Geo Thermal

doogan123December 30, 2006

Hi everyone and Happy New Year. I hope its happy and healthy for everyone.

My question here is about Geothermal and specifically DX Vs Reqular

I have read the primary differances between them is that one circulates a water/anti-freeze mix thru a plastic type pipe and then exchanged into a refrigeration unit. The DX is basically an extension of the refridgeration unit into the ground

What are the benefits and disadvantages of either. I am finding it hard to get information about the DX system. I guess my primary concern is the life of the copper pipe in the ground..?

Which is the more commonly used system.?

which is the better system..?

Can any installer install either one..?

I would really appreciate any information on this topic as i need to make a decision pretty soon. Are there any sites that have more information on this topic..?

thanks in advance to everyone

Vin

Thank you for reporting this comment. Undo
DavidR

Look here.

    Bookmark   January 2, 2007 at 10:09PM
Thank you for reporting this comment. Undo
fsq4cw

Look here too, as well as at the 'Nordic' link in the previous post.

SR

Here is a link that might be useful: DX Geo/ GW

    Bookmark   January 3, 2007 at 1:08AM
Thank you for reporting this comment. Undo
doogan123

Thanks for your replies. I have read those posts in detail and have also done some more research. It does seem that a DX system is extremly efficient if correctly installed. It also appears to be more affordable. I would still like opinions on a couple of points. .....

Assuming neutral PH, What is the expected life of the copper in the ground..?. Is this something that one should expect to replace after 10 or 20 years. ?

What is the impact of a refrigerant leak into the ground? is this of the same magnitude as an oil leak interms of impact to the envirnoment, or is the refridgerant less toxic. I have heard that it evaporates, however how can that happen 100ft down..?

    Bookmark   January 6, 2007 at 11:32PM
Thank you for reporting this comment. Undo
fsq4cw

Re: doogan

Copper is still the Âgold standard in plumbing. How often do the cold water mains into your house have to be changed, every 50 years, give or take? Why? Usually not because of corrosion, but because of restricted flow caused by a buildup of mineral deposits.
DX ground loops should last 50 Â 75 years. Should the refrigerant leak itÂs probably more of a hazard to the atmosphere than to the ground or ground water. The liquid anti-freeze in a conventional geothermal system would likely be more harmful to the ground and ground water than Freon. An oil leak, if sever enough, could be a catastrophe both environmentally and financially, which is why we moved away from our oil furnace.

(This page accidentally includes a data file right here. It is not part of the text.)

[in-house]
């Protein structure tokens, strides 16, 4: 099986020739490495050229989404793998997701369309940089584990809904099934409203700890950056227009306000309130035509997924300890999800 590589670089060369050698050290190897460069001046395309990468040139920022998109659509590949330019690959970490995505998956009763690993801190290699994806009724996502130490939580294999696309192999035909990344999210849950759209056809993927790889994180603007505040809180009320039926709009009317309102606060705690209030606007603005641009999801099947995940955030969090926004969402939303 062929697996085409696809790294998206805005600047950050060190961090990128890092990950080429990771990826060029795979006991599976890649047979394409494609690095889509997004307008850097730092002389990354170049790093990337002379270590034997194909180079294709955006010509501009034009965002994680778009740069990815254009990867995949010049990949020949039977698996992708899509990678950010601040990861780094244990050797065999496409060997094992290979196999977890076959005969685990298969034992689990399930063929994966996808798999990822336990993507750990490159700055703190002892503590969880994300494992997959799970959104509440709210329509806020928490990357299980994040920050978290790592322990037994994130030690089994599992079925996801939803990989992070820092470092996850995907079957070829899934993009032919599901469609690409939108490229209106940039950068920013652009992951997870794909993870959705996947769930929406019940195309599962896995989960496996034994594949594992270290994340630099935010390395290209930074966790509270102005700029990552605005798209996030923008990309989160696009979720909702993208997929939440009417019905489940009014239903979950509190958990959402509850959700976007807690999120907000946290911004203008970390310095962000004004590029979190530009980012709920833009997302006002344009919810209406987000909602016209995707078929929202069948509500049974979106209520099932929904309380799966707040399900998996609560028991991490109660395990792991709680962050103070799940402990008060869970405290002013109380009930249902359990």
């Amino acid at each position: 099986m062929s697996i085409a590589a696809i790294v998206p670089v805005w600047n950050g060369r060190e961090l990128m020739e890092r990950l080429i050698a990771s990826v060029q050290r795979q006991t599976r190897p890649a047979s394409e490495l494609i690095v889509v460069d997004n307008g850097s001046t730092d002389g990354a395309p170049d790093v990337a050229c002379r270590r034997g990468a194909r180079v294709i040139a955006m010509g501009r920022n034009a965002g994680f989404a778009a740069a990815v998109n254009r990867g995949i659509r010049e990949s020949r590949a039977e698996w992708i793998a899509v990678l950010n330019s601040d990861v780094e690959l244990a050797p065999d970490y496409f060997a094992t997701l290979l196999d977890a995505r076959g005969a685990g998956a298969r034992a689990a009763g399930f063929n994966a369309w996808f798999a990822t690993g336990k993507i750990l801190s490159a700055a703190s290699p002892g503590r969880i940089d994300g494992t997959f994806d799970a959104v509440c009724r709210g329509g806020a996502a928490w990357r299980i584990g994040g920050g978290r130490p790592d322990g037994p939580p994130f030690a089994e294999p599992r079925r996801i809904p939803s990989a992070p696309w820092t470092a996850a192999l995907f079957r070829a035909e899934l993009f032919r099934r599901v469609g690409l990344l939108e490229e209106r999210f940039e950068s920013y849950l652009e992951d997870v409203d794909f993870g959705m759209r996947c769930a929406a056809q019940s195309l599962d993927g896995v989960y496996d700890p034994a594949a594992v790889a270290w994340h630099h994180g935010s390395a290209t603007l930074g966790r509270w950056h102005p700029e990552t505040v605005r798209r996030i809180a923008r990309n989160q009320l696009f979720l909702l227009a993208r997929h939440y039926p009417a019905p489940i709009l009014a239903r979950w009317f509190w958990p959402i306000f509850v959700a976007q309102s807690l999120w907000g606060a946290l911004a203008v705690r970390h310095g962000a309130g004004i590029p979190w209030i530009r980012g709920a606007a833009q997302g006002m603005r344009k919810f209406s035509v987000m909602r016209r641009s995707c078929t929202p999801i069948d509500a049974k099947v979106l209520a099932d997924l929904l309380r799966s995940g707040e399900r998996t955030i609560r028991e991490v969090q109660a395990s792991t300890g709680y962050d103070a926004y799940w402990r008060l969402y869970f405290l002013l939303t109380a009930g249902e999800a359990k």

I donÂt loose any sleep over our DX ground loops. The whole system has been surprisingly and absolutely trouble free! I kind of view the whole controversy as somewhat akin to the debate of, Âwhich do you prefer, PC or Mac? Personally I prefer the Mac.

In the link below, the top picture with the blue drill rig was taken in our front yard next to a flowerbed. The drill bit sticking up out of the ground is the size of the borehole, only 3 inches in diameter. The entire Âbore field is not much larger than that patch of grass in the picture. This company did not do our installation, but Âlifted the picture from elsewhere on the net.

SR

Here is a link that might be useful: Lysair

    Bookmark   January 7, 2007 at 1:51AM
Thank you for reporting this comment. Undo
doogan123

Thanks SR - I am pretty much at the point where i will be starting to locate and speak with installers to get an idea of the cost differance over installing a regular conventional system.

How does your system manage with the home hot water needs. Do you need an additional water heater? or will the system generate enough hot water for a family (Kids baths, showers etc etc)

thanks

    Bookmark   January 7, 2007 at 11:07AM
Thank you for reporting this comment. Undo
fsq4cw

Re: doogan123

The year before we installed the GSHP, we installed a stainless steel HW tank that has turned out to be incompatible with the HP desuperheater due to an internal cold water-mixing valve that reduces the tankÂs stored water temperature from 175ºF to a nominal 120ºF at the tap.
The bottom line that anyone should be able to relate to is our home is 2400 Sq. Ft. with 4 people, in Montreal Canada (cold winters & warm, sometimes hot summers). Our only energy source is electricity and our total electrical consumption over the past full year was 18,038 Kwhrs.

SR

    Bookmark   January 7, 2007 at 5:24PM
Thank you for reporting this comment. Undo
joseph007

SR,

We are preparing to build our own home and have started looking into this DX system. It will be in Ottawa - so same as you, cold winters and hot summers (really humid days sometimes). Can the system actually cool your home during the summer? How good is it compared to a regular AC unit?

Thanks
Joseph

    Bookmark   January 8, 2007 at 10:54PM
Thank you for reporting this comment. Undo
fsq4cw

Re: joseph007